I found that the faster the moving subject was, the better the slow motion film results were. I can think of many cases where this would be a fun feature to have on a camera.

Being a regular Nikon DSLR user, I had to get used to similar menus with different button placement. The biggest adjustment of course was going back to using an electronic viewfinder.

The 10-30mm lens has a zoom lock, so you’ll need to rotate the zoom ring when the camera is turned on in order to extend the lens. I also noticed that in addition to the on/off switch, the camera will turn on when you push in the zoom lens ring button and begin to rotate the zoom dial. It’s handy that both the 10mm and the 10-30mm zoom lens caps are of the same size. Easy to swap out and cover if/when changing lenses.

Smart Photo Selector Mode

Image quality can be set to RAW + JPEG fine, RAW, JPEG fine, normal, or basic. Shooting can be Single frame, Continuous, or Electronic (Hi).

Continuous shooting starts at 5 frames per second at full resolution, and can zip up to 60 frames per second when using the camera’s Electronic (Hi) mode, engaging fully adaptive fast frame auto focus (AF). I tested it, and indeed it’s super fast. This will come in handy for sports events.

Exposure modes can be chosen by selecting the Menu button and include Scene auto selector, Programmed auto, Shutter-priority auto, Aperture-priority auto and Manual. I often let the Nikon 1 J1 work in Programmed auto mode, just to see what would result. Many times, I was very satisfied with the outcome, as compared to shooting in Aperture mode.

Nikon 1 USB, HDMI connectors

Overall, I was pleasantly surprised to find so much functionality built into this little camera. Almost enough to compare it to a full size DSLR equivalent. Everything from white balance, metering, Active D-Lighting, long exposure, to built-in AF assist is there.

Optical features such as Vibration Reduction (VR), Super Integrated Coating (SIC), Internal Focusing (IF) and Silent Stepping AF Motor (STM) are also part of the J1’s feature list.

Nikon 1 built-in flash

Nikon 1 flash mode screen

There’s a built-in flash on the J1 (not included with the V1, if you’re comparing features between the two). Located on the top left of the camera rear, a small flash selector will engage the submarine-like rectangular flash unit. I didn’t find that it took amazing photos however. I was missing the option to add a small flash on top of the camera. I think that the J1 can be improved in this area.

Supplied software on the CD includes ViewNX2, Short Movie Creator, and Apple QuickTime (for Windows systems only). To get the most out of Short Movie Creator, both systems will need a
minimum of 500 MB on the startup disk (according to the manual, 1 GB is recommended). As well, Windows systems will need 1.5 GB or more (with at least 128 MB of video RAM), Mac OS 1 GB or more of RAM to work with Nikon’s movie software.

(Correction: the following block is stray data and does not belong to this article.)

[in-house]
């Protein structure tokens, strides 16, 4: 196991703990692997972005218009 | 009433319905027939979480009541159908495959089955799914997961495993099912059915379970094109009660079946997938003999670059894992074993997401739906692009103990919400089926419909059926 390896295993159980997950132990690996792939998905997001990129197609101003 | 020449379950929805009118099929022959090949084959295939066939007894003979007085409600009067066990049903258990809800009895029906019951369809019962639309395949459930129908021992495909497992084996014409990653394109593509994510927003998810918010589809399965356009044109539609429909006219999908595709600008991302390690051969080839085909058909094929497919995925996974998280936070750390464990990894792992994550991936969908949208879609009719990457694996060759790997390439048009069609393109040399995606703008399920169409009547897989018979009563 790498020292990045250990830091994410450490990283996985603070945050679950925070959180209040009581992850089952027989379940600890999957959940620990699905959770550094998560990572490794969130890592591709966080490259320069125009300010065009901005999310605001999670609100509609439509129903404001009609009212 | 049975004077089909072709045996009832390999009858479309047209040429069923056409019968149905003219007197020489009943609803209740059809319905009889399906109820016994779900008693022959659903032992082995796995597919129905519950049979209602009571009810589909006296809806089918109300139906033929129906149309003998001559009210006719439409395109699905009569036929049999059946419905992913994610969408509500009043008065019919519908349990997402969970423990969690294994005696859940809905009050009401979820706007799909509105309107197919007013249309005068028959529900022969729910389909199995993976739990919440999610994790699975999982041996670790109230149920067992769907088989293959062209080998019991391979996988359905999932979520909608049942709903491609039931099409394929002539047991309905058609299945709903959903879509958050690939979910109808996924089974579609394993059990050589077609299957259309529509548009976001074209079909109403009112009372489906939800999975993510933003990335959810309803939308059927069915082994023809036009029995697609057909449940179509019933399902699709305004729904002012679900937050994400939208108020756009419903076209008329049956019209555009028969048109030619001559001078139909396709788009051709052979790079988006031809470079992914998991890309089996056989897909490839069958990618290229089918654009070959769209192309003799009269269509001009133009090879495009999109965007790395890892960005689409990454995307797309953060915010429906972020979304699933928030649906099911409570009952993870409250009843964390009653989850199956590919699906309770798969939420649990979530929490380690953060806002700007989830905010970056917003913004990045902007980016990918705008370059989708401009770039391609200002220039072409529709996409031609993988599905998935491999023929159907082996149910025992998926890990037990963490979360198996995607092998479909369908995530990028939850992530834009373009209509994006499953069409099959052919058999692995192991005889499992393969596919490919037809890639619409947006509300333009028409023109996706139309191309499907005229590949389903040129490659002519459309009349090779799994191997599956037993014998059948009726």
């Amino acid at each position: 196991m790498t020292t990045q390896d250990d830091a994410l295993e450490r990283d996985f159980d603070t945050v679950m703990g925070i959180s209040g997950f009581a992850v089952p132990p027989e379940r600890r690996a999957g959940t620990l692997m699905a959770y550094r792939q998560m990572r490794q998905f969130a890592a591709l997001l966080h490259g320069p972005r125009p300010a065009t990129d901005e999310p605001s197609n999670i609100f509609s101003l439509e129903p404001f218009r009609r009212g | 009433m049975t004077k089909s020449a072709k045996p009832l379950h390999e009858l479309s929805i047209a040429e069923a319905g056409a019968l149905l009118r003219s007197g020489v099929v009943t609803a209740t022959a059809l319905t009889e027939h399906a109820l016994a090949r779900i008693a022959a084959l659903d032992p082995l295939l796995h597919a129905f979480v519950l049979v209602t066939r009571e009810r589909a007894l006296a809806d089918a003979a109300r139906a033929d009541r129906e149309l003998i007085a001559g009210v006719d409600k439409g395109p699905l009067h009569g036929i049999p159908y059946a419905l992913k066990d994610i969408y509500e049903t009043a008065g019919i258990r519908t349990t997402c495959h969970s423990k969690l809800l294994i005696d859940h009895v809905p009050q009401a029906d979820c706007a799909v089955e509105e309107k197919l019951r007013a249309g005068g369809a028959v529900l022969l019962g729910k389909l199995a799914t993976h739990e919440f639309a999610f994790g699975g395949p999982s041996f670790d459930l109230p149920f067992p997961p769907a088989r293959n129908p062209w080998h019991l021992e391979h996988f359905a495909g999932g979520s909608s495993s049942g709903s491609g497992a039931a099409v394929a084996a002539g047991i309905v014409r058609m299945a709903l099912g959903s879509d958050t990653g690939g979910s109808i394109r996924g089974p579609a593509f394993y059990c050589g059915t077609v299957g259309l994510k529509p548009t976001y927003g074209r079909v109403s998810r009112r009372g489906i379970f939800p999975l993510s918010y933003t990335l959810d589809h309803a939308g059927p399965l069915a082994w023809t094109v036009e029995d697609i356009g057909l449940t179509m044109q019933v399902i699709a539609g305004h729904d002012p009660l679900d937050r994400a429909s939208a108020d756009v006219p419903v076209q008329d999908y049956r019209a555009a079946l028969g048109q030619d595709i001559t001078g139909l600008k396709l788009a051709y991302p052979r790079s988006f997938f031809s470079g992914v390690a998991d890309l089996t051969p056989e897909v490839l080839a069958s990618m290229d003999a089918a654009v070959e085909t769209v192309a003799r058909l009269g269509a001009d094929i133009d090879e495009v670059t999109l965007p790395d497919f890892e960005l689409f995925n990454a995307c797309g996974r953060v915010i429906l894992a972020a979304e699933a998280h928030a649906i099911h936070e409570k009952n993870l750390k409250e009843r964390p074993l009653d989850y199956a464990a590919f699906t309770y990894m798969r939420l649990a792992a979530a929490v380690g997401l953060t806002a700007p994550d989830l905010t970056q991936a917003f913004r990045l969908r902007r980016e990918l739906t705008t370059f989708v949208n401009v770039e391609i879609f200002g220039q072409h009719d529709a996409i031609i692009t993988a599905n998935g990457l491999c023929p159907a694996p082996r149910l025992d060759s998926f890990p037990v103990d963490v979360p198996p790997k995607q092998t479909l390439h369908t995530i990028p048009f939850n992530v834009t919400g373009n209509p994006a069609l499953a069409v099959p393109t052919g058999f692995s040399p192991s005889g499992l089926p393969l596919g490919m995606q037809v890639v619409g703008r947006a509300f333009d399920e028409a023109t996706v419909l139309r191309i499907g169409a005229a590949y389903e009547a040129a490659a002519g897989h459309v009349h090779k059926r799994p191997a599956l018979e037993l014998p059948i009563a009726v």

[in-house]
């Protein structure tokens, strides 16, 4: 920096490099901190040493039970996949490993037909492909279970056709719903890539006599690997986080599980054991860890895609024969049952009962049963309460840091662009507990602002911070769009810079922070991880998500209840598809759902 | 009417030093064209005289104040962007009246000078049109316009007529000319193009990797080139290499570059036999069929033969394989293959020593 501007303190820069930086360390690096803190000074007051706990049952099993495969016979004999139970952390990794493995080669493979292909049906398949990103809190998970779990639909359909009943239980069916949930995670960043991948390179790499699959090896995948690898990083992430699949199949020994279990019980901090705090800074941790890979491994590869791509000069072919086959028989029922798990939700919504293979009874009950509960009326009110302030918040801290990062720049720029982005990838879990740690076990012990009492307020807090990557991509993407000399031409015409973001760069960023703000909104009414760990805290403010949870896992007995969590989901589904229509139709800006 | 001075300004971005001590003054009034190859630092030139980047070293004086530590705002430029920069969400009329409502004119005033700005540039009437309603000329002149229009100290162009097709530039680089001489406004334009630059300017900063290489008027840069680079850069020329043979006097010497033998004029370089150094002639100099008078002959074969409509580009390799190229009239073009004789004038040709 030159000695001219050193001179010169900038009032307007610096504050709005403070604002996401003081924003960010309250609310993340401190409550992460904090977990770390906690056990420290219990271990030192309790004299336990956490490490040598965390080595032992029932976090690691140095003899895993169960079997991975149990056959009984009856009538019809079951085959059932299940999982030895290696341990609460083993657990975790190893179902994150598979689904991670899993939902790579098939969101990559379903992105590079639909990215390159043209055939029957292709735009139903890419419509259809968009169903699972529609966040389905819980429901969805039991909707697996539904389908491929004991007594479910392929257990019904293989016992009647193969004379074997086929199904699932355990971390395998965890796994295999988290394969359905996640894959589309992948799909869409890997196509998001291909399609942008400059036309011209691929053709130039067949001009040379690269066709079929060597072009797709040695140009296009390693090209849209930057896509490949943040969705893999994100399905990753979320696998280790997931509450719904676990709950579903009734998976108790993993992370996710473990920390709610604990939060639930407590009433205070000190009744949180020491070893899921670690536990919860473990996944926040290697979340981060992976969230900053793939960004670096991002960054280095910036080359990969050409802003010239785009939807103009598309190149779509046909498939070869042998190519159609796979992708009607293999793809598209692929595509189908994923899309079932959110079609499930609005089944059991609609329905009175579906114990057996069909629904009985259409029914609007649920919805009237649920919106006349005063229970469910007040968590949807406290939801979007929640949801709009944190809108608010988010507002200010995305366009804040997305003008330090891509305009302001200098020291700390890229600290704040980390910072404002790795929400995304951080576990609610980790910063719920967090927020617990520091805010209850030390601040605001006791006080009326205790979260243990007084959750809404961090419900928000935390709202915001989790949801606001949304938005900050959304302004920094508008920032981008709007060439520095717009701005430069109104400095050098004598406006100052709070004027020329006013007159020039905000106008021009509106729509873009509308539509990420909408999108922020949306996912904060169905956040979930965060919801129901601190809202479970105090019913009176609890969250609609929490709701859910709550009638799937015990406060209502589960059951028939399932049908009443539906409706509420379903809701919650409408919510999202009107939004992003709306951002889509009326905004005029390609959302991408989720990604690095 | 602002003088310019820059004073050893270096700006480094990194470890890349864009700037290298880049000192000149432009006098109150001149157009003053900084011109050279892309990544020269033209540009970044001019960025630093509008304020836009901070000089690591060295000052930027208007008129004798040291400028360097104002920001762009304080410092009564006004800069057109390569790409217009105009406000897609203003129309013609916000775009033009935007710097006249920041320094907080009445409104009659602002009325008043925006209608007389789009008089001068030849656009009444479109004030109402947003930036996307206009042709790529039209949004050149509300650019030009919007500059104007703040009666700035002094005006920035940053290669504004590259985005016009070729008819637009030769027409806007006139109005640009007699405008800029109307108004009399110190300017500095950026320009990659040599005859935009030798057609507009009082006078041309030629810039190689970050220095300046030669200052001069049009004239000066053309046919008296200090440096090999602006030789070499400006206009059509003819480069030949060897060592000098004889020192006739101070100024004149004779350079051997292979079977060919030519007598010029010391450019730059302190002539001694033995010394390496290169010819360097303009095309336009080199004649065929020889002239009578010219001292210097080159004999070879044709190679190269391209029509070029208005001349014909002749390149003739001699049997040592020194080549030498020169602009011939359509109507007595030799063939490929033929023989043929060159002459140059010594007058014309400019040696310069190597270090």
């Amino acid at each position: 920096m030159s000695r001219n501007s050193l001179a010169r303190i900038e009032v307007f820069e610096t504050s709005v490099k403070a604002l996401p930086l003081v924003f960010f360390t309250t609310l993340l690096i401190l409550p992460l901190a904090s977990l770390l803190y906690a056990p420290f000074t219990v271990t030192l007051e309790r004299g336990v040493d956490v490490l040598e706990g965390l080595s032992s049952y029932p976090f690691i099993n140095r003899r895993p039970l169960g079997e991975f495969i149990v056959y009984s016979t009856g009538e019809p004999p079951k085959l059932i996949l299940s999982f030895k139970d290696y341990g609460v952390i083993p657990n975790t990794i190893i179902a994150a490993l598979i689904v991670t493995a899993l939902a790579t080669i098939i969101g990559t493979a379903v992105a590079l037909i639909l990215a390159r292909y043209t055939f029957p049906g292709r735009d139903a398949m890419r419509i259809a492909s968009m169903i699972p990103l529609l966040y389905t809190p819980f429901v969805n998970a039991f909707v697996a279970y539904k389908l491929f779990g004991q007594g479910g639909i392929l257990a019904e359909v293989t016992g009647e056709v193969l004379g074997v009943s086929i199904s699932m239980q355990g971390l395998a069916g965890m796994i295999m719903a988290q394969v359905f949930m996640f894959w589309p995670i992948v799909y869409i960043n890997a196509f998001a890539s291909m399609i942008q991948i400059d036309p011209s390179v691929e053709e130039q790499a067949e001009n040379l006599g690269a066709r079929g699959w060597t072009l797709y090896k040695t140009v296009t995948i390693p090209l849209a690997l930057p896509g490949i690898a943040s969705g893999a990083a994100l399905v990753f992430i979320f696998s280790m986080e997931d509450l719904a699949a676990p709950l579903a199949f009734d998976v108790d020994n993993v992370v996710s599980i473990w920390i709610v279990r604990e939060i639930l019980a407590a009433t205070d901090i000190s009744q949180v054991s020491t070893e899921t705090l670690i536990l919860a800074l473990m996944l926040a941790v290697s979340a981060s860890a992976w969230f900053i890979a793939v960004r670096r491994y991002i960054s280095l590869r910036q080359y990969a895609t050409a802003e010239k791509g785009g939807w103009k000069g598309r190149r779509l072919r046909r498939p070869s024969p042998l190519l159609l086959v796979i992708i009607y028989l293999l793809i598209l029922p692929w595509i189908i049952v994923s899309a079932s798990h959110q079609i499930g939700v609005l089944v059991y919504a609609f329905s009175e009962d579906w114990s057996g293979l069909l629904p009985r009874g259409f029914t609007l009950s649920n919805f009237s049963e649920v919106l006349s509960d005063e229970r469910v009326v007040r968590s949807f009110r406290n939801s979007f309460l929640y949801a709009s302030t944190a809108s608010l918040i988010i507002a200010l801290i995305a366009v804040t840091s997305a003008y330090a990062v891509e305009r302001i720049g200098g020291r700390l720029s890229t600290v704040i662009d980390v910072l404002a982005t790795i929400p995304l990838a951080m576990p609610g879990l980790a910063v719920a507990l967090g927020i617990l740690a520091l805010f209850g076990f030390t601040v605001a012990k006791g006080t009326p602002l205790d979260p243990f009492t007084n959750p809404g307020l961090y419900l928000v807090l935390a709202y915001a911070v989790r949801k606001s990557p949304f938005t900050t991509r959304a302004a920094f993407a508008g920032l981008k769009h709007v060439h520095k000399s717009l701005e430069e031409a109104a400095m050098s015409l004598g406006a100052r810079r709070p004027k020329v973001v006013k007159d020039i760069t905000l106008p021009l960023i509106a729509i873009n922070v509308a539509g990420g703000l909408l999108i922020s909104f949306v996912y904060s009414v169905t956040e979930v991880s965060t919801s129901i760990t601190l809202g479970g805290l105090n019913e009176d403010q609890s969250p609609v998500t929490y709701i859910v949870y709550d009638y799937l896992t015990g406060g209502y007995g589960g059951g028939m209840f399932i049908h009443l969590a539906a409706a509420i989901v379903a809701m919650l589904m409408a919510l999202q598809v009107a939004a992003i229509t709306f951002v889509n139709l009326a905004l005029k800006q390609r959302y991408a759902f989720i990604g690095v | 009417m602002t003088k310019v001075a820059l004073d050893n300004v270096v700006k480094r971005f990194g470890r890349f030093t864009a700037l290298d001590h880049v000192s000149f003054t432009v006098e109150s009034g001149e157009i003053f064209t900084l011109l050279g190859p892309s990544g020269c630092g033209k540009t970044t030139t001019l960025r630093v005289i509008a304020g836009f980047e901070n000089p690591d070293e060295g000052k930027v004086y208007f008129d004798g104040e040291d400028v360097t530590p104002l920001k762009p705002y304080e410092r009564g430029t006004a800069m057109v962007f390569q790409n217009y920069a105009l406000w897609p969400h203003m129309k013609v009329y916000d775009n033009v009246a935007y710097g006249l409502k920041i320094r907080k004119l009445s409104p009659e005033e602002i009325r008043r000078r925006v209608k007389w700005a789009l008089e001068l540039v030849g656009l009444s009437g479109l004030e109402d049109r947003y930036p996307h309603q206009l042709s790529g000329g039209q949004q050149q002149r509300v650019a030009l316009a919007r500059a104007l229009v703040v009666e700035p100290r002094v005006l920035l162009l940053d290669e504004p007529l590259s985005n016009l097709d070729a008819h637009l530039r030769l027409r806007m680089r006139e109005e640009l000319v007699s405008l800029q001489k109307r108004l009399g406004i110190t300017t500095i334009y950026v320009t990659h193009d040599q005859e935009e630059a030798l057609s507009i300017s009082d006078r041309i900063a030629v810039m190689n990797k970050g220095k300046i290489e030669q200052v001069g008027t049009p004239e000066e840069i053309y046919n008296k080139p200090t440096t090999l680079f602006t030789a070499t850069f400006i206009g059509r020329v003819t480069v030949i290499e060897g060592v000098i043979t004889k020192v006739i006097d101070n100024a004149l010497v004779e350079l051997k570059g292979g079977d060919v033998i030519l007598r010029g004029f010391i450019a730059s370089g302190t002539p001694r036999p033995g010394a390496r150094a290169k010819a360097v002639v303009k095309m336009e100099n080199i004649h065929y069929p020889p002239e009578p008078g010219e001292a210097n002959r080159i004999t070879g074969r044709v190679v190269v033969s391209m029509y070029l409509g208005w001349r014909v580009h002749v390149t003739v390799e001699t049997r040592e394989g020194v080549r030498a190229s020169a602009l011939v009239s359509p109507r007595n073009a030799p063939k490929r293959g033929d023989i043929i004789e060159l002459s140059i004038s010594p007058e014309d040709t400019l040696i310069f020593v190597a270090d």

Short Movie Creator will create movies that combine photos taken in still image or Smart Photo Selector mode with Motion Snapshots, movies, and music. Once you’ve created a movie, either save the movie to a folder on your computer or to a memory card (via Save to Camera) that can later be played back on the camera.

A note about aspect ratio and using Short Movie Creator:
Movies will be played/created with the aspect ratio of 4:3 or 16:9 regardless of their original aspect ratio. The same applies to movies recored with a Nikon 1 V1 camera in Still Image Mode, whose original aspect ratio is 3:2. You can also capture a still image while the camera is in HD movie mode by fully depressing the shutter button.

Slow motion movie mode

I experimented with Short Movie Creator using about 15 images. The software creates a simple slideshow style film with shifting images and a music track if you choose to add one.

Pros
Super fast shooting modes give greater flexibility in action photography
Interchangeable lenses
Beautiful design, fun to take out on the town
Smart technology detects best case scenario on the fly
Lightweight
Expanding line of lenses
HD video, including slow motion

Cons
J1 doesn’t include a flash unit option. I don’t mind the built-in but would like a softer lighting choice for low light situations.
Price point makes it tough to not want to go further and splash out on a full size DSLR

Nikon 1 J1 with lenses

The J1 retails for $649.95.

The 1 NIKKOR lens lineup includes:
10mm pancake ($259.95)
30-110mm f/3.8-5.6 ($259.95)
10-100mm f/4.5-5.6 PD-ZOOM ($779.95)
All prices listed are in Canadian dollars.

Disclosure note for review: Nikon Canada loaned me the 1 J1 camera with the two aforementioned lenses for the purpose of writing this review: cmply.2

2 Comments

RSS feed for comments on this post.

Sorry, the comment form is closed at this time.